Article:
Jewish Community Marks One Year Since the Pittsburgh Attack

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Asks for a “Pause with Pittsburgh”

Almost one year ago, on a quiet Saturday morning, Pittsburgh’s Jewish community suffered the most brutal anti-Semitic attack in U.S. history when a gunman opened fire in the Tree of Life building, taking the lives of 11 innocent people across three Pittsburgh congregations: Dor Hadash, New Light, and Tree of Life * Or L'Simcha, which all were joined in prayer. One year later, we will take a moment to honor the memory of those we lost and other people who were affected. In solidarity, we ask that you join us in taking a moment to Pause with Pittsburgh. Visit: http://www.pausewithpittsburgh.com/.

“Rather than become desensitized to the terror of a never-ending cycle of senseless deaths, we must focus on doing what we do best: building and sustaining community that brings people together,” said Mark Wilf, chair of the Board of Trustees of The Jewish Federations of North America.

On October 27 at 5:00 pm EST, one year to the day since the attack, the Pittsburgh community will join in a public memorial service for a moment of remembrance. Though we cannot all be there in person, friends are invited to stop—wherever they are—and join together virtually. Those who wish to participate can sign up to receive a text message at 5 pm EST that will contain a video reading of a mourning prayer and the names of the 11 lives lost. Following the prayer, you can tune in to a livestream of Pittsburgh’s public memorial service and submit messages of support and solidarity by text.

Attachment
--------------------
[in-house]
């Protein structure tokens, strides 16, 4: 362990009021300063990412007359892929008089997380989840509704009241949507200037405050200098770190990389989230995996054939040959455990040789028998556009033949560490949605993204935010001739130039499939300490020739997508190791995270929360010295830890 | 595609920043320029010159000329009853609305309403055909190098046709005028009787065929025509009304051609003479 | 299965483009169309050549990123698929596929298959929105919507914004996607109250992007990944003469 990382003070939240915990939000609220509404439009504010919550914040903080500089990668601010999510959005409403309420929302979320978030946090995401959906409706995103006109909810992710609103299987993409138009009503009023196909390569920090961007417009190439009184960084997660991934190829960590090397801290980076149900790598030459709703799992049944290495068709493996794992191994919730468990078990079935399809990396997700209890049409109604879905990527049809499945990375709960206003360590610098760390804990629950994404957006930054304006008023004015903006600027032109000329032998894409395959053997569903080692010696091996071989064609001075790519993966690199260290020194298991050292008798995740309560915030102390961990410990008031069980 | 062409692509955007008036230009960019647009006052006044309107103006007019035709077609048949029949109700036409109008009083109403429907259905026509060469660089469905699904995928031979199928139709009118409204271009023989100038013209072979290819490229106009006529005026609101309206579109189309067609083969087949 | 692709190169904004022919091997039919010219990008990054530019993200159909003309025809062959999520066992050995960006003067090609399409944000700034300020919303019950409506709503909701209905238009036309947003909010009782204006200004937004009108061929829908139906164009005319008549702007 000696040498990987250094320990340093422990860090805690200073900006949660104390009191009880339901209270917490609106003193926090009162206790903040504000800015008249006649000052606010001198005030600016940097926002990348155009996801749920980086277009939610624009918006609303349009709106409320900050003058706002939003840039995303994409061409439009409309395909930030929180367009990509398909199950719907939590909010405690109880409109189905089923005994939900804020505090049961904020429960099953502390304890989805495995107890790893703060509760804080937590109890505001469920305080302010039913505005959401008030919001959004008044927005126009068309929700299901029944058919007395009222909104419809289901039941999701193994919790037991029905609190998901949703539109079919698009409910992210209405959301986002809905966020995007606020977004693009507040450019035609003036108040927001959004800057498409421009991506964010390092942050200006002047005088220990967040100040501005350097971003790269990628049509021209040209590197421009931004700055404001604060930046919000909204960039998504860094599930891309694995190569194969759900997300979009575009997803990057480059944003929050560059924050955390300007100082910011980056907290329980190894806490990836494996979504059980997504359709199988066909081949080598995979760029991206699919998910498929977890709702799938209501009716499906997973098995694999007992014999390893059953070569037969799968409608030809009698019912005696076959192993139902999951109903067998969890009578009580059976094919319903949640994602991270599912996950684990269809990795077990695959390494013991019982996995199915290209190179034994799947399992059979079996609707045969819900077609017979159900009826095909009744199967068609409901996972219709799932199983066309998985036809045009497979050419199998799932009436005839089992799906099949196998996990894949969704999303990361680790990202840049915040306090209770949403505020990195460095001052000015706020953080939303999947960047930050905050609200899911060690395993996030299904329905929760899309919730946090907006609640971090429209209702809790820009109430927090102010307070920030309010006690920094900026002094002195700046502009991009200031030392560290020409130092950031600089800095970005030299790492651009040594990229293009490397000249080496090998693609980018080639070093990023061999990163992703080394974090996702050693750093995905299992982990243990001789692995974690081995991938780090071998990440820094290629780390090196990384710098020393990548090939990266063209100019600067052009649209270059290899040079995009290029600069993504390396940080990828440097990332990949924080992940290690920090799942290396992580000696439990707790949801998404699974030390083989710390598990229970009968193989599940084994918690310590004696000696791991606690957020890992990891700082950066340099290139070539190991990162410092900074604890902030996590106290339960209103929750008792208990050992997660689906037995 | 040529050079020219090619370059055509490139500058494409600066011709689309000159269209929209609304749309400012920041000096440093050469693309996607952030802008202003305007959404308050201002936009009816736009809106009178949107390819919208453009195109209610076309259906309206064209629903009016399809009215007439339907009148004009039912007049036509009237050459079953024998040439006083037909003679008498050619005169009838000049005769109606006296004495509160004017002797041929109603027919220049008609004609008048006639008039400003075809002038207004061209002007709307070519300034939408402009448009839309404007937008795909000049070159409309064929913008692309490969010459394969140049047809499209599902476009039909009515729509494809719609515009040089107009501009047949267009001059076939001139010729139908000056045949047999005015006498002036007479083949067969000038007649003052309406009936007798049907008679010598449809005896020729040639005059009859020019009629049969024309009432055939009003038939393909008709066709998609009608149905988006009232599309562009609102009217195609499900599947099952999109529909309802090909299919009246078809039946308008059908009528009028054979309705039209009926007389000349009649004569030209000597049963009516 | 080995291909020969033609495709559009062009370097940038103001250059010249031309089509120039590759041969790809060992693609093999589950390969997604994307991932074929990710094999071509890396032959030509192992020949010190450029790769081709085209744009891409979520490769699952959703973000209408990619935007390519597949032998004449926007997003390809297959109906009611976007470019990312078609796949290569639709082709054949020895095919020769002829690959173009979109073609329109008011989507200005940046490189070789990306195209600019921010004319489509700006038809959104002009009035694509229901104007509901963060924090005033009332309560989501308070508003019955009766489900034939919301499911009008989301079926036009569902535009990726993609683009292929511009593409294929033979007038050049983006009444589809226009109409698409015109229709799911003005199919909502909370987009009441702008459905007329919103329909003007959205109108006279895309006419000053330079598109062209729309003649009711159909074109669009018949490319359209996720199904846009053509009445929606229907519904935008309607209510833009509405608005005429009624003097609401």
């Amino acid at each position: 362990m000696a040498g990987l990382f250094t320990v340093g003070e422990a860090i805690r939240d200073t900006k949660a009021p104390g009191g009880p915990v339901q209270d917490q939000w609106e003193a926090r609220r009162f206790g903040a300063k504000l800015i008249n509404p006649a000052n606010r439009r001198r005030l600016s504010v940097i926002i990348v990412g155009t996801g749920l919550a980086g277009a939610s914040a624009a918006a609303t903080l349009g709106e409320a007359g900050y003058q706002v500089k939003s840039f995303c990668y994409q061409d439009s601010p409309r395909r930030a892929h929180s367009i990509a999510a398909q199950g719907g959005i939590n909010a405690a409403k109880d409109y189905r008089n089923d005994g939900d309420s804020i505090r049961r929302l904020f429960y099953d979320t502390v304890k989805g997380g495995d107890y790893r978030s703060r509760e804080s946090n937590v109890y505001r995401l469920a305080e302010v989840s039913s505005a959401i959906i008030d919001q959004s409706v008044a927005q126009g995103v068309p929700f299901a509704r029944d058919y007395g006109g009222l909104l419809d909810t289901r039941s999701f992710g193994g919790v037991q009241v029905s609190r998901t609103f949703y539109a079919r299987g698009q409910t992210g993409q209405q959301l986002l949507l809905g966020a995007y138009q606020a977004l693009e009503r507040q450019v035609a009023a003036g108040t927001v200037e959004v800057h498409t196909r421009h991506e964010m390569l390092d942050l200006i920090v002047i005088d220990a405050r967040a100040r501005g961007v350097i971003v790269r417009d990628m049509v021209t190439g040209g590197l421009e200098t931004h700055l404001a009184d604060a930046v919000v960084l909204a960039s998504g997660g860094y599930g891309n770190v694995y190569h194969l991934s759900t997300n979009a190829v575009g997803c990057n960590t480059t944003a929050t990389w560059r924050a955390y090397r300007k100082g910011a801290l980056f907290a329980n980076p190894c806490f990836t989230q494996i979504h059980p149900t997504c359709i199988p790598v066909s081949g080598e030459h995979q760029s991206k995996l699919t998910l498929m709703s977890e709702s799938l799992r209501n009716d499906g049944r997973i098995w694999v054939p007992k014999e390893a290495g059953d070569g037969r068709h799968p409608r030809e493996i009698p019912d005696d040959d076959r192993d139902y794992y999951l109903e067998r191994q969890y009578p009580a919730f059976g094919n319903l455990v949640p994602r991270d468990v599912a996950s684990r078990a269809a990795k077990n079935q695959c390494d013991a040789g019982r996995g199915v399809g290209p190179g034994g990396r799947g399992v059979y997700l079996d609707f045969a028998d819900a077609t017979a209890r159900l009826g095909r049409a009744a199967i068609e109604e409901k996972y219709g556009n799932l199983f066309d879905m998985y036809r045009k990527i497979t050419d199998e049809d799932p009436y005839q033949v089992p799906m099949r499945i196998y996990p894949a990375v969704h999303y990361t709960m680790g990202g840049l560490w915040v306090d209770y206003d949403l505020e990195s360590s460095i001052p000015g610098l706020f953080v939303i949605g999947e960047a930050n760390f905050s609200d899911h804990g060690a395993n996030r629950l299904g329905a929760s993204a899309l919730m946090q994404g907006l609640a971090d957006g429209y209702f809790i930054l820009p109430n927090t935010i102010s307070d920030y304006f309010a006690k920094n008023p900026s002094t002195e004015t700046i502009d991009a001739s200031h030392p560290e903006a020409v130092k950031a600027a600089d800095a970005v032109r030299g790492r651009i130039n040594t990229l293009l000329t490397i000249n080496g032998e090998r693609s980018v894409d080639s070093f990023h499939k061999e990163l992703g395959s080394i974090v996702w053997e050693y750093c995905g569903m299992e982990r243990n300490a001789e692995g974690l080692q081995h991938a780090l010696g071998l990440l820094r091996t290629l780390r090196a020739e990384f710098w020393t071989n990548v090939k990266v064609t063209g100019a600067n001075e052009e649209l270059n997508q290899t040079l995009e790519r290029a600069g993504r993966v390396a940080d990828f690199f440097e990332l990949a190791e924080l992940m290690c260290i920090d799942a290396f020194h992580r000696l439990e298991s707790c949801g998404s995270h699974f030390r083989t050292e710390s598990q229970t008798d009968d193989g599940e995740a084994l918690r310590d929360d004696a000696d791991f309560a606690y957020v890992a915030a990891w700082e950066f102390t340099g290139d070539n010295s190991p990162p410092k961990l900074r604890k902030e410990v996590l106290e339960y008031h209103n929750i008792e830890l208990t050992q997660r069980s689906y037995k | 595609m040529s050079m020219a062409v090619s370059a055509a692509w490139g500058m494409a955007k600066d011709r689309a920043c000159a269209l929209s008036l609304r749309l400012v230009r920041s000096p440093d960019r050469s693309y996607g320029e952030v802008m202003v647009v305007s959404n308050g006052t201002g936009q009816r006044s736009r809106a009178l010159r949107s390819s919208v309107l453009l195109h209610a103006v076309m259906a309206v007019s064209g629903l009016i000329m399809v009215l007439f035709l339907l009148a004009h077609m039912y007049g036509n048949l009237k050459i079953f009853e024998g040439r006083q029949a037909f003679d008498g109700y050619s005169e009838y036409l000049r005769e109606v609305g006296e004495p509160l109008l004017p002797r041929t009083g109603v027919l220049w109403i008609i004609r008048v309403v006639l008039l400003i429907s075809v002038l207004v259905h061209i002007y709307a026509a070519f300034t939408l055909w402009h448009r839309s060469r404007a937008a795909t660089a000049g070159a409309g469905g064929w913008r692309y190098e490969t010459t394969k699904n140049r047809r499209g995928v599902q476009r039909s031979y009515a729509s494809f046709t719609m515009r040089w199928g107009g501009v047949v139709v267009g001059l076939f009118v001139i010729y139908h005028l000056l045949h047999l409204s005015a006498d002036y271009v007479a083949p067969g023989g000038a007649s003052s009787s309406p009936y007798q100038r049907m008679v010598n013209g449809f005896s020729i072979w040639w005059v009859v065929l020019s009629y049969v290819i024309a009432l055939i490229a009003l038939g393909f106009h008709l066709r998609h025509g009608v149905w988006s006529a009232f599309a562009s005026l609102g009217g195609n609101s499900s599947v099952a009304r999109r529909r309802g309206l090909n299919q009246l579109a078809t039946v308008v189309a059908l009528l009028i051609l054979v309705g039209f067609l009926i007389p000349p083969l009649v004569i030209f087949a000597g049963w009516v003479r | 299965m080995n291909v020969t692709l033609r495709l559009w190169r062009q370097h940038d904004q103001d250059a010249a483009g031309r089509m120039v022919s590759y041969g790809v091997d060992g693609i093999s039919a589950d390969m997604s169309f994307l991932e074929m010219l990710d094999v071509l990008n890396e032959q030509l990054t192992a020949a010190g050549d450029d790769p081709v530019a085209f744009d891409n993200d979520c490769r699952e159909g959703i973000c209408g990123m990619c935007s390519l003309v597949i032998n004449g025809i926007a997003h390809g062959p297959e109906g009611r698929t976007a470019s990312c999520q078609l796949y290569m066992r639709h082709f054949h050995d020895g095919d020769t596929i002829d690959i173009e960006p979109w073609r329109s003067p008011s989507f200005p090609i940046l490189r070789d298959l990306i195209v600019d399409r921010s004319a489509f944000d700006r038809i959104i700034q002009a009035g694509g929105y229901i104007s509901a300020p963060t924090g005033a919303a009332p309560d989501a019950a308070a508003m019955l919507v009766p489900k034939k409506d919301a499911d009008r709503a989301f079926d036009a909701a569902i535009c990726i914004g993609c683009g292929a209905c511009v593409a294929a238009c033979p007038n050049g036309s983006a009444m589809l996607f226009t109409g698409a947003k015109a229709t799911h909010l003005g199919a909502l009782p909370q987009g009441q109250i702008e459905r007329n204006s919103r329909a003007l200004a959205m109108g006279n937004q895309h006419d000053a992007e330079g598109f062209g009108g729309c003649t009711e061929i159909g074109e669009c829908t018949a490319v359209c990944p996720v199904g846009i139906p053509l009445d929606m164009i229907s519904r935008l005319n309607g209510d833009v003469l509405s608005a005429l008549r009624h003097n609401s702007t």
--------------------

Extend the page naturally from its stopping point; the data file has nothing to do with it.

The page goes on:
“Nothing can erase what happened one year ago—but we can choose to stand even stronger and strive even further to demonstrate our resilience and strength as a People,” said Eric Fingerhut, president and CEO of The Jewish Federations of North America. “Through the darkness of this tragedy we have seen a wave of solidarity, and we are gratified that it has sparked a movement of renewed unity.”

“Pittsburgh was a wake-up call to the North American Jewish community that security is no longer an option, but a necessity,” said Erika B. Rudin-Luria, president of the Jewish Federation of Cleveland. “We need to do whatever we can to combat anti-Semitism and hatred in all its forms. Cleveland stands together with our neighbors in Pittsburgh – only standing together are we stronger than hate.”

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